29. 29.  Unicast  Multicast  Anycast  No more broadcast addresses Address Modes
  30. 30.  Unicast  Address of a single interface. One-to-one delivery to single interface  Unicast: one-to-one (global, link local, unique local, compatible). Address Modes
  31. 31.  Multicast  Address of a group of interfaces. One-to-many delivery to all interfaces in the group . Address Modes
  32. 32.  Anycast  An IPv6 Anycast address is a new type of address that is assigned to a set of interfaces on different device shared a uniform service.  Anycast is One To Nearest of many.  closest to the Sender in terms of Routing cost.  allocated from Unicast  Anycast addresses must not be used as the source address of an IPv6 packet. Address Modes
  33. 33.  Change from IPv4 mode:  Interface “expected” to have multiple addresses.  Unicast Addresses have scope: o Global Unicast Address o Unique-LocalAddress o Link-LocalAddress Address Types ( Scope of IPv6 Unicast Addresses) Global UnicastAddress Unicast LocalAddress Link local Address Link local scope Organization/Site Scope Global Scope
  34. 34. IPv6 Prefix Allocation Hierarchy and Policy Example We must review IPv6 Hierarchy Before Describe each type of IPv6
  35. 35. Another IPv6 Prefix Allocation Hierarchy and Policy Example
  36. 36.  Link-Local Addresses Used for:  MandatoryAddress for Communication between two IPv6 devices on the same link.  These addresses are not routable, so a Router never forwards these addresses outside the link.  Automatically assigned by device .  Assigned when DHCP server is unavailable.  Same as 169.254.x.x in IPV4.  Starts with FE80::/10  used in the neighbor discovery protocol and the dynamic address assignment process.  Example of a link local unicast address: FE80:0000:0000:0000:0987:65FF:FE01:2345 Link-Local Addresses
  37. 37.  Unique-Local Addresses Used for:  Unique LocalAddress globally unique, but it should be used in local communication.  Not routable on the Internet, limiting their scope to an organization’s boundary.  Inter-siteVPNs  Starts with FD00::/7 or FC00::/7.  The Host or Interface ID has the same meaning for all unicast addresses. It is 64 bits long and is typically created by using the EUI-64 format.  Example of a unique local unicast address: FD00:aaaa:bbbb:CCCC:0987:65FF:FE01:2345 Unique Local Unicast Address
  38. 38. Global unicast address used for:  This address type is equivalent to IPv4’s public address, is given By IANA.  Routable and reachable across the Internet  The global routing prefix is assigned to a service provider by the (IANA).  The site level aggregator (SLA), or subnet ID, is assigned to a customer by their service provider.  The Host or Interface ID has the same meaning for all unicast addresses. It is 64 bits long and is typically created by using the EUI-64 format.  Unique.  Starts with 2000::/3  Example of a global unicast address: 2001:0DB8:BBBB:CCCC:0987:65FF:FE01:2345 Global unicast address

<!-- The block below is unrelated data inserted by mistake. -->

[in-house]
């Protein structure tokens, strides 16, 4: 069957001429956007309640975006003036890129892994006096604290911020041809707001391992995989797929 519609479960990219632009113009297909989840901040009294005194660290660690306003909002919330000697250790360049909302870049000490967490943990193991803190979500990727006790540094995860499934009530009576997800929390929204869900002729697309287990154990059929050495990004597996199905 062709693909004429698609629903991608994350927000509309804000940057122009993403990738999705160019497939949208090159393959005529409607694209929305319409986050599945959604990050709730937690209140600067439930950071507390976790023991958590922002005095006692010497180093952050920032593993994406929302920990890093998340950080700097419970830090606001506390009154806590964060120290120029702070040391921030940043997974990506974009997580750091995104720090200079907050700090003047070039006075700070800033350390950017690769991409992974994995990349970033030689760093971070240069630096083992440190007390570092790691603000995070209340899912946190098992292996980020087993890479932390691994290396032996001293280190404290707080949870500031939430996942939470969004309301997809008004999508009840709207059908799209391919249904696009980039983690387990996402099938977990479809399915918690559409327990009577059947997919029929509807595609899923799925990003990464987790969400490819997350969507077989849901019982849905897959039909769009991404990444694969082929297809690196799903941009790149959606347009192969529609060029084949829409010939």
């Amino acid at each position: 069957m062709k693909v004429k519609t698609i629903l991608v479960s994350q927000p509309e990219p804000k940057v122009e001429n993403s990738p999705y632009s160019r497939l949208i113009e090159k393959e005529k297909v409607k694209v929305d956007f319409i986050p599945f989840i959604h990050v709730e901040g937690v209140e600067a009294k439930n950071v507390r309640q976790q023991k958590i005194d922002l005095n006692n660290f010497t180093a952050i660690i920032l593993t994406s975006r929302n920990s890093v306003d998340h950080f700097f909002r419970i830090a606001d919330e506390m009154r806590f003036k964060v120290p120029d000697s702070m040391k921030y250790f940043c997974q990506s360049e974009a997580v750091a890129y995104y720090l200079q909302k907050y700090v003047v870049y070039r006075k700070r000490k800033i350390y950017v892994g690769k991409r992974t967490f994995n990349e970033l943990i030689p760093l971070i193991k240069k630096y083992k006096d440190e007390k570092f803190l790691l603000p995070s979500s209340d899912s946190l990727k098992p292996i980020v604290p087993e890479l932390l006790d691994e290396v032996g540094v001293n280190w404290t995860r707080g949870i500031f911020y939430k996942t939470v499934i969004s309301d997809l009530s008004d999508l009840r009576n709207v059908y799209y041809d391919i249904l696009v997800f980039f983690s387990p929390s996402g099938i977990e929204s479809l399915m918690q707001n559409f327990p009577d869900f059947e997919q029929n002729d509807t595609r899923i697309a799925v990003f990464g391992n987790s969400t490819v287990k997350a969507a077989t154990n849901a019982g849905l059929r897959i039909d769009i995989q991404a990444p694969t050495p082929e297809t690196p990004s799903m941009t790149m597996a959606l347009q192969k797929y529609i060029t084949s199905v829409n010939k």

39. 39. Global unicast address Defines site Defines subnet Defines interface
  40. 40. IPv4 EquivalentDesignation and Explanation Prefix There is no equivalentIPv4-Mapped::ffff/96 Example: ::ffff: There is no equivalentIPv4 Compatible::/96 Example: Are converted to hexes decimal ::C00B:0103 Special Addresses
  41. 41.  IPv6 multicast address has a prefix FF00::/8 (1111 1111).  Multicast addresses are always destination addresses.  Multicast addresses are used for router advertisements (RA), DHCPv6, multicast applications, and so forth. Multicast IPv6 Addresses
  42. 42. Multicast IPv6 Addresses  Common MulticastAddresses  Note that 02 means that this is a permanent address and has link scope.
  43. 43. IPv6 Addresses • Summery ofAddressType Prefixes
  44. 44. IPv6 Address Answer 2001:0DB8:1:ACAD::FE55:6789:B210 b ::1 a FC00:22:A:2::CD4:23E4:76FA d 2033:DB8:1:1:22:A33D:259A:21FE b FE80::3201:CC01:65B1 c FF00:: e FF00::DB7:4322:A231:67C e FF02::2 e • Answer Choices A. LoopbackAddress B. Global Unicast Address C. Link-localAddress D. Unique-localAddress E. MulticastAddress Match the IPv6 address to its type
  45. 45. Ipv4/Ipv6 Difference
  46. 46. Reference  DianeTeare,Authorized Self-Study Guide Designing for Cisco Internetwork Solutions (DESGN), Second Edition, ISBN-13: 978-1-58705-272-9.  (2010), Deploying IPv6 in Unified Communications Networks with Cisco Unified Communications Manager 8.0(x), Cisco Systems, Inc., San Jose, CA 95134-1706 ,USA,http://www.cisco.com  Learn IPv6, www.tutorialspoint.com/ipv6/ipv6_overview.html  IPv6 Header Deconstructed, www.ipv6.com  Advanced IPv6,Training Course, November2016  Introduction to IPv6, 2007 Cisco Systems, Inc.
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Introduction to IPv6.  Why IPv6  Ipv6 features .  Ipv6 address Header.  IPv6 address format.  Ipv6 abbreviation.  IPv6 Address Mode.  IPv6 Address types.  IPv4/IPv6 Difference.